Format

Send to

Choose Destination
Beilstein J Nanotechnol. 2015 Jul 27;6:1609-34. doi: 10.3762/bjnano.6.165. eCollection 2015.

The eNanoMapper database for nanomaterial safety information.

Author information

1
Ideaconsult Ltd., Sofia, Bulgaria.
2
National Technical University of Athens, School of Chemical Engineering, Athens, Greece.
3
Karolinska Institutet, Stockholm, Sweden.
4
Douglas Connect GmbH, Zeiningen, Switzerland.
5
European Molecular Biology Laboratory - European Bioinformatics Institute (EMBL-EBI), Hinxton, United Kingdom.
6
Ideaconsult Ltd., Sofia, Bulgaria ; Department of Analytical Chemistry and Computer Chemistry, University of Plovdiv, Plovdiv, Bulgaria.
7
Department of Bioinformatics, NUTRIM, Maastricht University, Maastricht, The Netherlands ; Computer Science Faculty, University of A Coruna, A Coruña, Spain.
8
Department of Bioinformatics, NUTRIM, Maastricht University, Maastricht, The Netherlands.
9
National Technical University of Athens, School of Chemical Engineering, Athens, Greece ; IMT Institute for Advanced Studies Lucca, Lucca, Italy.
10
in silico toxicology Gmbh (IST), Basel, Switzerland.

Abstract

BACKGROUND:

The NanoSafety Cluster, a cluster of projects funded by the European Commision, identified the need for a computational infrastructure for toxicological data management of engineered nanomaterials (ENMs). Ontologies, open standards, and interoperable designs were envisioned to empower a harmonized approach to European research in nanotechnology. This setting provides a number of opportunities and challenges in the representation of nanomaterials data and the integration of ENM information originating from diverse systems. Within this cluster, eNanoMapper works towards supporting the collaborative safety assessment for ENMs by creating a modular and extensible infrastructure for data sharing, data analysis, and building computational toxicology models for ENMs.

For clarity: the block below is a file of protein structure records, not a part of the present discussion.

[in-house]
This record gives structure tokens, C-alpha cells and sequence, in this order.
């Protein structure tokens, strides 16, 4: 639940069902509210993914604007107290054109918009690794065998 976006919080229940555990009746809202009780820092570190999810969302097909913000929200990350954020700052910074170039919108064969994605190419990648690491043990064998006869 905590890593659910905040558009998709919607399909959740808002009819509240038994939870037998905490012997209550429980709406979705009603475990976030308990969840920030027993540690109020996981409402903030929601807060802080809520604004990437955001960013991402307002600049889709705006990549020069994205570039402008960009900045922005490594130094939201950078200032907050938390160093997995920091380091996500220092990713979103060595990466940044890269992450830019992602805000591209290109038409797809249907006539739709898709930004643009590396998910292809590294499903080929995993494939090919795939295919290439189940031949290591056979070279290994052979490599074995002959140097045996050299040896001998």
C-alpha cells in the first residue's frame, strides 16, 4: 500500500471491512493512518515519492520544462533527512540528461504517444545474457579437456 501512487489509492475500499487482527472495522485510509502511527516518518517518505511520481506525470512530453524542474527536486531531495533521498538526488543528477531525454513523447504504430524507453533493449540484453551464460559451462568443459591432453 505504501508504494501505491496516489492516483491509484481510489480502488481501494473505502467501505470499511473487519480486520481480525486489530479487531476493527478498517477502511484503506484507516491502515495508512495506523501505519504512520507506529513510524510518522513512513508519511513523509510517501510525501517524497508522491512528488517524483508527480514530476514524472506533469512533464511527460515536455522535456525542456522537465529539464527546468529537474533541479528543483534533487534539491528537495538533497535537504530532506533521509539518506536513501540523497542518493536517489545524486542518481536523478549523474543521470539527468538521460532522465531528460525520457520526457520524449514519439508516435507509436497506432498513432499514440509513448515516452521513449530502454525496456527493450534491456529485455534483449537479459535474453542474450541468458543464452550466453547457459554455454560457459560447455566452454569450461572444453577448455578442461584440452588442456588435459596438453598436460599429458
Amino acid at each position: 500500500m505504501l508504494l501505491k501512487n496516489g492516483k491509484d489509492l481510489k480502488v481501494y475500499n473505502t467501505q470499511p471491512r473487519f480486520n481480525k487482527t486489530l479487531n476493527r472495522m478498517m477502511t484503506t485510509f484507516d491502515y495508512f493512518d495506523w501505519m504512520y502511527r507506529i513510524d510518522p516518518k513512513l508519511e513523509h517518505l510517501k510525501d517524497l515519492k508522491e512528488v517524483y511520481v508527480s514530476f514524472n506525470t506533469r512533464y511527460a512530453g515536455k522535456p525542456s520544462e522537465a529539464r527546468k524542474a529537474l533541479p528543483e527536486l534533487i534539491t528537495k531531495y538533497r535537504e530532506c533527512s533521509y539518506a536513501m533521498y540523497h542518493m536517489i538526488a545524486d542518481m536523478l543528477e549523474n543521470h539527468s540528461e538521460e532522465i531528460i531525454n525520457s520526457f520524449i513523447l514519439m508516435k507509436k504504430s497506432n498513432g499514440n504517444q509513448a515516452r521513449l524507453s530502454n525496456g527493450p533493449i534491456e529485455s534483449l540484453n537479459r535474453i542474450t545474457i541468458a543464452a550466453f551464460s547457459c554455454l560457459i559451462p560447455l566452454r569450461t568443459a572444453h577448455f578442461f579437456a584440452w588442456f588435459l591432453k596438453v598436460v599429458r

RESULTS:

The eNanoMapper database solution builds on the previous experience of the consortium partners in supporting diverse data through flexible data storage, open source components and web services. We have recently described the design of the eNanoMapper prototype database along with a summary of challenges in the representation of ENM data and an extensive review of existing nano-related data models, databases, and nanomaterials-related entries in chemical and toxicogenomic databases. This paper continues with a focus on the database functionality exposed through its application programming interface (API), and its use in visualisation and modelling. Considering the preferred community practice of using spreadsheet templates, we developed a configurable spreadsheet parser facilitating user friendly data preparation and data upload. We further present a web application able to retrieve the experimental data via the API and analyze it with multiple data preprocessing and machine learning algorithms.

CONCLUSION:

We demonstrate how the eNanoMapper database is used to import and publish online ENM and assay data from several data sources, how the "representational state transfer" (REST) API enables building user friendly interfaces and graphical summaries of the data, and how these resources facilitate the modelling of reproducible quantitative structure-activity relationships for nanomaterials (NanoQSAR).

KEYWORDS:

EU NanoSafety Cluster; NanoQSAR; database; nanoinformatics; nanomaterials; nanomaterials ontology; safety testing

Supplemental Content

Full text links

Icon for PubMed Central
Loading ...
Support Center